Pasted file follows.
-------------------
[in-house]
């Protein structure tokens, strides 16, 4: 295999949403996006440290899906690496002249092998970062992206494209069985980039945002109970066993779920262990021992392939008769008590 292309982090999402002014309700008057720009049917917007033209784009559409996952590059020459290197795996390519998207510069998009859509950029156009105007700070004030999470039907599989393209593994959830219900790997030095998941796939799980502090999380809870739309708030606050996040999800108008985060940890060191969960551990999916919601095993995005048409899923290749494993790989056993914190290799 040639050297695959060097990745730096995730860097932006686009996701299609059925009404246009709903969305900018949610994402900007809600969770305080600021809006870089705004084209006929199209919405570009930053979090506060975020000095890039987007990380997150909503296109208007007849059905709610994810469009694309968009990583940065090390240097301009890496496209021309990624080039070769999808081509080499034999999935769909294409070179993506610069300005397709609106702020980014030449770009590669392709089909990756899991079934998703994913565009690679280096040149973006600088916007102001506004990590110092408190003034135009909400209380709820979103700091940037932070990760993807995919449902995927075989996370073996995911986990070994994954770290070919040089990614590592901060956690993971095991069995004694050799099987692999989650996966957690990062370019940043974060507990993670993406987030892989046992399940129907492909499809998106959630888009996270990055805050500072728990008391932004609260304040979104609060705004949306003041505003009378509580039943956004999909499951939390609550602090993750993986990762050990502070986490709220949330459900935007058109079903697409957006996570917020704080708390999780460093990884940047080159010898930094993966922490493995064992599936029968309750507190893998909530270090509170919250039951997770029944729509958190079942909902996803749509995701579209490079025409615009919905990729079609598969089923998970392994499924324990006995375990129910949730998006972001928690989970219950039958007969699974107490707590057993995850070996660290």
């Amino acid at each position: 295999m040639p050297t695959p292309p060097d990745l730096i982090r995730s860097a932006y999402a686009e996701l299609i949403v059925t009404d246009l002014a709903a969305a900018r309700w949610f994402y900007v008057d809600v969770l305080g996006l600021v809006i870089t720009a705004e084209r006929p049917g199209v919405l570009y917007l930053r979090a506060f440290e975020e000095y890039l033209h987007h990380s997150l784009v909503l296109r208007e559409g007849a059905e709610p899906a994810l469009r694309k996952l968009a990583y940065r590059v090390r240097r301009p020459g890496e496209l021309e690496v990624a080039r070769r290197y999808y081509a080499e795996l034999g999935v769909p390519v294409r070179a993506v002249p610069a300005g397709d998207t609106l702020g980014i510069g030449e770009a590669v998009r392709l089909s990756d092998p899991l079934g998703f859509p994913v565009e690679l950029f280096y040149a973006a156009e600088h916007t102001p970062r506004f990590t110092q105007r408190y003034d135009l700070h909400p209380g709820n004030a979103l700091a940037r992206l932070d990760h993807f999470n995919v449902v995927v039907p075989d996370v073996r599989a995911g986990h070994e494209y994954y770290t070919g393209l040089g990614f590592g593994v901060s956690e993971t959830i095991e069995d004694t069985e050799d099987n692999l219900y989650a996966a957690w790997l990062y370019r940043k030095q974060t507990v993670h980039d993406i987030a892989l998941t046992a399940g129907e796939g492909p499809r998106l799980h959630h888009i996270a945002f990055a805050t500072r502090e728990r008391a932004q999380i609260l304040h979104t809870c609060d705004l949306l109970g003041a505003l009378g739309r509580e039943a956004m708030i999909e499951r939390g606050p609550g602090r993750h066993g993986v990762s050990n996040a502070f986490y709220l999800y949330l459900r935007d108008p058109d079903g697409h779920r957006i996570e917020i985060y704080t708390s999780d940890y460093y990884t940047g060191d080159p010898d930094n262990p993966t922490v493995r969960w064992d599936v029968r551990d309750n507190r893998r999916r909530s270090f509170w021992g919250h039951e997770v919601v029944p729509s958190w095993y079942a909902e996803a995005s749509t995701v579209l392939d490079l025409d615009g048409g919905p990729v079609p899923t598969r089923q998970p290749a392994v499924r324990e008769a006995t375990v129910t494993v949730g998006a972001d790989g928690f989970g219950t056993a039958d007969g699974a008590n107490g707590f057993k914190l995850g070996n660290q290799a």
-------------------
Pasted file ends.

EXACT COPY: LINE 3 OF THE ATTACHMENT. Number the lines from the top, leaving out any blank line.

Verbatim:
């Amino acid at each position: 295999m040639p050297t695959p292309p060097d990745l730096i982090r995730s860097a932006y999402a686009e996701l299609i949403v059925t009404d246009l002014a709903a969305a900018r309700w949610f994402y900007v008057d809600v969770l305080g996006l600021v809006i870089t720009a705004e084209r006929p049917g199209v919405l570009y917007l930053r979090a506060f440290e975020e000095y890039l033209h987007h990380s997150l784009v909503l296109r208007e559409g007849a059905e709610p899906a994810l469009r694309k996952l968009a990583y940065r590059v090390r240097r301009p020459g890496e496209l021309e690496v990624a080039r070769r290197y999808y081509a080499e795996l034999g999935v769909p390519v294409r070179a993506v002249p610069a300005g397709d998207t609106l702020g980014i510069g030449e770009a590669v998009r392709l089909s990756d092998p899991l079934g998703f859509p994913v565009e690679l950029f280096y040149a973006a156009e600088h916007t102001p970062r506004f990590t110092q105007r408190y003034d135009l700070h909400p209380g709820n004030a979103l700091a940037r992206l932070d990760h993807f999470n995919v449902v995927v039907p075989d996370v073996r599989a995911g986990h070994e494209y994954y770290t070919g393209l040089g990614f590592g593994v901060s956690e993971t959830i095991e069995d004694t069985e050799d099987n692999l219900y989650a996966a957690w790997l990062y370019r940043k030095q974060t507990v993670h980039d993406i987030a892989l998941t046992a399940g129907e796939g492909p499809r998106l799980h959630h888009i996270a945002f990055a805050t500072r502090e728990r008391a932004q999380i609260l304040h979104t809870c609060d705004l949306l109970g003041a505003l009378g739309r509580e039943a956004m708030i999909e499951r939390g606050p609550g602090r993750h066993g993986v990762s050990n996040a502070f986490y709220l999800y949330l459900r935007d108008p058109d079903g697409h779920r957006i996570e917020i985060y704080t708390s999780d940890y460093y990884t940047g060191d080159p010898d930094n262990p993966t922490v493995r969960w064992d599936v029968r551990d309750n507190r893998r999916r909530s270090f509170w021992g919250h039951e997770v919601v029944p729509s958190w095993y079942a909902e996803a995005s749509t995701v579209l392939d490079l025409d615009g048409g919905p990729v079609p899923t598969r089923q998970p290749a392994v499924r324990e008769a006995t375990v129910t494993v949730g998006a972001d790989g928690f989970g219950t056993a039958d007969g699974a008590n107490g707590f057993k914190l995850g070996n660290q290799a």